- Mobvoi just released what might be the Wear OS smartwatch to beat, the $299 LTE-capable TicWatch Pro. The Pro tracks workouts and heart rate automatically, so you don't have to launch an app to log your runs or gym time. It can also last 30 days on a charge if you switch between smartwatch and essential modes. Stay tuned for a full review.
The best smartwatch overall
The Apple Watch Series 4 packs a huge display and sophisticated health sensors in a stylish package that's just a smidge bigger than its predecessor. The watch comes in two sizes, 40mm and 44mm, with an option to add LTE for an extra $100. With FDA-cleared features and a faster processor, the GPS Series 4 is the best smartwatch around, but it's pricey.
Read our full Apple Watch Series 4 review.
The best smartwatch for Android users
The Galaxy Watch Active, which works with both Android (and to a lesser extent) iOS smartphones, has GPS and a heart rate monitor, and can automatically track your activity and sleep. It runs Samsung's Tizen operating system, so it works with both Android and iOS devices, but there's a limited number of apps you can install on the watch. It comes in one size—40mm—and has other such useful features as Samsung Pay, onboard music via Spotify and heart health features.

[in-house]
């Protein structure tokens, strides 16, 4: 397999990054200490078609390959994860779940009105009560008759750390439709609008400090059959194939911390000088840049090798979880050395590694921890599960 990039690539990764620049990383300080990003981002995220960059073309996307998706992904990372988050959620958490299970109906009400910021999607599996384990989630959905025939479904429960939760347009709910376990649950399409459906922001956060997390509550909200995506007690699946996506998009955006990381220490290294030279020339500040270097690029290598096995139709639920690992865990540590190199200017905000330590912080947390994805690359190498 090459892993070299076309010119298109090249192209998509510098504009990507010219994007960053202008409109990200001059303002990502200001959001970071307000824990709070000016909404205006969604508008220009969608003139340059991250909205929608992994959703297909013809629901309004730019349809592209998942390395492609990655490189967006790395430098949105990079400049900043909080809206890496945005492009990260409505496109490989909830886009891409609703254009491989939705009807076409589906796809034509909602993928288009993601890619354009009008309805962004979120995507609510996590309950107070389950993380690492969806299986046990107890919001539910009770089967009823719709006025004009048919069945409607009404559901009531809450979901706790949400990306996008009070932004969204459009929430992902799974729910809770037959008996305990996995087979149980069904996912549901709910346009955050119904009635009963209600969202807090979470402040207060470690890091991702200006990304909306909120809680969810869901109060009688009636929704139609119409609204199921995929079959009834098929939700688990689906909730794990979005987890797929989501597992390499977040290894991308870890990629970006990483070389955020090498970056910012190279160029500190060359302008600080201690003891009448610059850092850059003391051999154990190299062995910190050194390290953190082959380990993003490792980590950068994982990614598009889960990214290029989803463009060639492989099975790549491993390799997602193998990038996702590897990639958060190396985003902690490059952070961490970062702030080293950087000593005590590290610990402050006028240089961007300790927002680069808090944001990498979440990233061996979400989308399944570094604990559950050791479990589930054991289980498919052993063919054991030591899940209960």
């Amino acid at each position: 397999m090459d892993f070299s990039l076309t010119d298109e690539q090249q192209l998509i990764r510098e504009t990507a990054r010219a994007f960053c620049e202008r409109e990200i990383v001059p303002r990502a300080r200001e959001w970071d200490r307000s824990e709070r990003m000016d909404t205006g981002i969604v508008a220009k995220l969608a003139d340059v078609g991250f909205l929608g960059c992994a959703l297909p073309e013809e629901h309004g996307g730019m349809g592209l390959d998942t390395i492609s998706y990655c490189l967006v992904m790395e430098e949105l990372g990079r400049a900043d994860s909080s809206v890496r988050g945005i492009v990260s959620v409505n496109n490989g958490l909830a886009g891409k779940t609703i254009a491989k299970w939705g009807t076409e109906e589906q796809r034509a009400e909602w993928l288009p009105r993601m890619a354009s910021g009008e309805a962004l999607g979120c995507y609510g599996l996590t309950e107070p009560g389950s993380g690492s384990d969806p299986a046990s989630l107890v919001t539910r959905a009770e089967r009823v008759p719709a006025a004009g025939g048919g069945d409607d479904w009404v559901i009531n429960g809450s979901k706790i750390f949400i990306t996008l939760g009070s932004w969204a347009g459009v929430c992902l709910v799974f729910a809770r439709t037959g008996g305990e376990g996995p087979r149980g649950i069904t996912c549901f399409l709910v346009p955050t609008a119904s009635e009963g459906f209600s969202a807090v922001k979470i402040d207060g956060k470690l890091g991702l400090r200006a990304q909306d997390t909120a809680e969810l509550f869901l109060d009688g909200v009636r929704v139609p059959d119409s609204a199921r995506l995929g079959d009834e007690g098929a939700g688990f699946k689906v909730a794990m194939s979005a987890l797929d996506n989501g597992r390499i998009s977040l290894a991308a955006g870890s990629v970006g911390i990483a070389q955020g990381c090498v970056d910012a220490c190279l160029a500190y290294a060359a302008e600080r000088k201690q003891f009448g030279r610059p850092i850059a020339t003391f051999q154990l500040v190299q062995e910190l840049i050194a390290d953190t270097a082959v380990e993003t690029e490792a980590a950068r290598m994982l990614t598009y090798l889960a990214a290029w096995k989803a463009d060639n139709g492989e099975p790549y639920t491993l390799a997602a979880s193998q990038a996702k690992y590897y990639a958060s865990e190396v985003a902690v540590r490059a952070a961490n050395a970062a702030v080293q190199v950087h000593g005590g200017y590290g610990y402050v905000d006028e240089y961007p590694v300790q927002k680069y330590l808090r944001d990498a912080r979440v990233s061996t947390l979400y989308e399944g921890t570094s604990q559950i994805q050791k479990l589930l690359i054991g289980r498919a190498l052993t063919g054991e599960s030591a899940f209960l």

Read our full Samsung Galaxy Watch Active review.
The best smartwatch for iPhone
Starting at $279, the Apple Watch Series 3 is a more affordable smartwatch option for iPhone users. It's smaller (38mm, 42mm), but still has a heart rate monitor, GPS, 8GB of storage with offline support for Apple Music playlists, and is waterproof up to 50 meters for swim-tracking. However, it has much thicker bezels than the Series 4, and lacks that model's ability to detect atrial fibrillation with an ECG app.
Read our full Apple Watch Series 3 review.
The best smartwatch for women
Fitbit's Versa is a sleek, stylish smartwatch that works with both iOS and Android and costs less than $200, which makes it one of the best-valued smartwatches you can buy. The watch lasts four days on a charge, offers female health-tracking, advanced sleep-tracking and an app store with popular apps such as Starbucks and Pandora. You can even store music offline to listen to while you work out.